In 1974, for instance, Chinese naval and militia forces pummeled the South Vietnamese Navy in the course of wresting away some of the Paracel Islands. Saigon was teetering on the brink of defeat against North Vietnam, making its navy easy prey. Washington—consumed with Watergate and having mostly withdrawn from Indochina—had no desire to return. Opportunism prevailed, setting a pattern that governs Chinese maritime operations to this day in the South China Sea and elsewhere. During the 1990s, for instance, Beijing purloined Mischief Reef from the Philippines while Washington was preoccupied with Balkan wars. Engineers built infrastructure atop the reef, and today it constitutes part of China’s network of fortified outposts in the Spratly Islands.
This is classic window-of-opportunity thinking: isolate the adversary diplomatically and militarily, act swiftly and decisively, and stop. Strategic grandmaster Carl von Clausewitz endorsed it under certain circumstances. He went so far as to advise the weak to make war against the strong if they calculate that their chances are better today than they ever will be. Suppose, wrote Clausewitz, that “a minor state is in conflict with a much more powerful one and expects its position to grow weaker every year. If war is unavoidable, should it not make the most of its opportunities before its position gets still worse?” Yes, he says. It is in “the smaller party’s interest . . . to settle the quarrel before conditions deteriorate” further.
Much, then, depends on how Xi Jinping & Co. chart the military trendlines in maritime Asia. Two dangerous scenarios stand out. One, hubris—outrageous arrogance—appears baked into Communist China’s way of diplomacy and warfare. These are people indoctrinated to believe ‘History’ (with a capital H) is on their side. Ultimate triumph is inevitable. CCP magnates might believe their moment has come. They might see the People’s Liberation Army (PLA) as ascendant, the U.S. Navy and military in disarray, and U.S. alliances under strain. Such an estimate might convince the CCP’s Politburo Standing Committee they can act with impunity. And they might try it.
Or two, Beijing might embrace the Japanese and Clausewitzian brand of opportunism. If strategic overseers reckon the trendlines are turning against China and its PLA, they might conclude now is as good as the strategic conditions will get. For instance, they might see economics turning against them after China’s impressive thirty-year rise. They have cause. Demographics is a self-made catastrophe for Beijing after decades of forbidding families to have more than one child. In the coming years there will be fewer and fewer workers generating tax revenue to support more and more retirees. Military spending could lose out. The United States, Japan, and other trading partners are “decoupling” their supply chains from China, at least in part. China’s war potential might soon nose over into decline—taking with it the PLA’s ability to mass overwhelming firepower in the Taiwan Strait or elsewhere in China’s environs.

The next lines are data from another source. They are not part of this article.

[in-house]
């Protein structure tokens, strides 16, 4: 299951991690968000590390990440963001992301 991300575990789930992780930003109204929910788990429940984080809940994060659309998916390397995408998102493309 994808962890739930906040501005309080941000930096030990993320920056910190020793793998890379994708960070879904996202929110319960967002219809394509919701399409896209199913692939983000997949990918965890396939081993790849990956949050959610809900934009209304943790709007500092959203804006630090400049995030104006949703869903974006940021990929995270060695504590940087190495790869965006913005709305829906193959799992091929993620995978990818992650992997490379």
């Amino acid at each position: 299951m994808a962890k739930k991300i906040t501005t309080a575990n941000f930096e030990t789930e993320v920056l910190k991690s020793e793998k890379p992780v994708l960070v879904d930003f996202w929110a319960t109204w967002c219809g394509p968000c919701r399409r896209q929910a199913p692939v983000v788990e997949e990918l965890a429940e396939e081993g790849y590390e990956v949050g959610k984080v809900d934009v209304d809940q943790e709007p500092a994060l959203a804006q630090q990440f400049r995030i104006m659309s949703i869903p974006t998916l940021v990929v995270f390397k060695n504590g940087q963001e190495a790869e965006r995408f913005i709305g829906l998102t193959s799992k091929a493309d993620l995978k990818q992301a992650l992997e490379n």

Chinese strategists, furthermore, might resist being seduced by hubris vis-à-vis the U.S. military and allied forces. For every bad-news story out of the U.S. Navy—fire on board the USS Bonhomme Richard (LHD-6), COVID-19 madness on board the USS Theodore Roosevelt (CVN-71), the 2017 ship collisions, and so on—there is a good-news story. New ships, planes, and weapons are joining the inventory. The Navy and Marine Corps are exploring new ways to integrate their firepower. New leaders have vowed to correct the cultural woes that helped permit the embarrassments of recent years. If CCP leaders conclude that the U.S. Navy is on the rebound, they might see themselves as on a deadline: strike now or relinquish cherished interests for all time.
That is why the second alternative future is doubly replete with hazards. An increasingly brawny and confident China can act at its leisure; a China that feels beleaguered might act in haste for fear of seeing its window of opportunity closed—and painted shut forever.
Therefore, we must keep close tabs on how Beijing gauges the military balance—and stay on guard.